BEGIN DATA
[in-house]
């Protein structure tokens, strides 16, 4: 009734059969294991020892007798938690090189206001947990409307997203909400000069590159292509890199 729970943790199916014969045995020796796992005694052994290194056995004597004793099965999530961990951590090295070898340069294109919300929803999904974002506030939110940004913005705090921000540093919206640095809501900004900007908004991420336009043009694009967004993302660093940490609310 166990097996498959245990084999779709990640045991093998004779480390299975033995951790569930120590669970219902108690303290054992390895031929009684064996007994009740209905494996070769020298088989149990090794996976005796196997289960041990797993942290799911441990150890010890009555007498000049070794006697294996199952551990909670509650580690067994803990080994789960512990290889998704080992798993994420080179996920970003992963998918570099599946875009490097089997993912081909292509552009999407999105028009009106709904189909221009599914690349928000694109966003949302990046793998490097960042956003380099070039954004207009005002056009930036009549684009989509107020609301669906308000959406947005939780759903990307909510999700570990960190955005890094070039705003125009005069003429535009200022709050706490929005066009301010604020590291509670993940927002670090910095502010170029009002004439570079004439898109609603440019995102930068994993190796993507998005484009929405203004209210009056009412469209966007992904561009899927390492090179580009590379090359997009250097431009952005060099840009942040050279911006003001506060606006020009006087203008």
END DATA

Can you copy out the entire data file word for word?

[in-house]
């Protein structure tokens, strides 16, 4: 009734059969294991020892007798938690090189206001947990409307997203909400000069590159292509890199 729970943790199916014969045995020796796992005694052994290194056995004597004793099965999530961990951590090295070898340069294109919300929803999904974002506030939110940004913005705090921000540093919206640095809501900004900007908004991420336009043009694009967004993302660093940490609310 166990097996498959245990084999779709990640045991093998004779480390299975033995951790569930120590669970219902108690303290054992390895031929009684064996007994009740209905494996070769020298088989149990090794996976005796196997289960041990797993942290799911441990150890010890009555007498000049070794006697294996199952551990909670509650580690067994803990080994789960512990290889998704080992798993994420080179996920970003992963998918570099599946875009490097089997993912081909292509552009999407999105028009009106709904189909221009599914690349928000694109966003949302990046793998490097960042956003380099070039954004207009005002056009930036009549684009989509107020609301669906308000959406947005939780759903990307909510999700570990960190955005890094070039705003125009005069003429535009200022709050706490929005066009301010604020590291509670993940927002670090910095502010170029009002004439570079004439898109609603440019995102930068994993190796993507998005484009929405203004209210009056009412469209966007992904561009899927390492090179580009590379090359997009250097431009952005060099840009942040050279911006003001506060606006020009006087203008």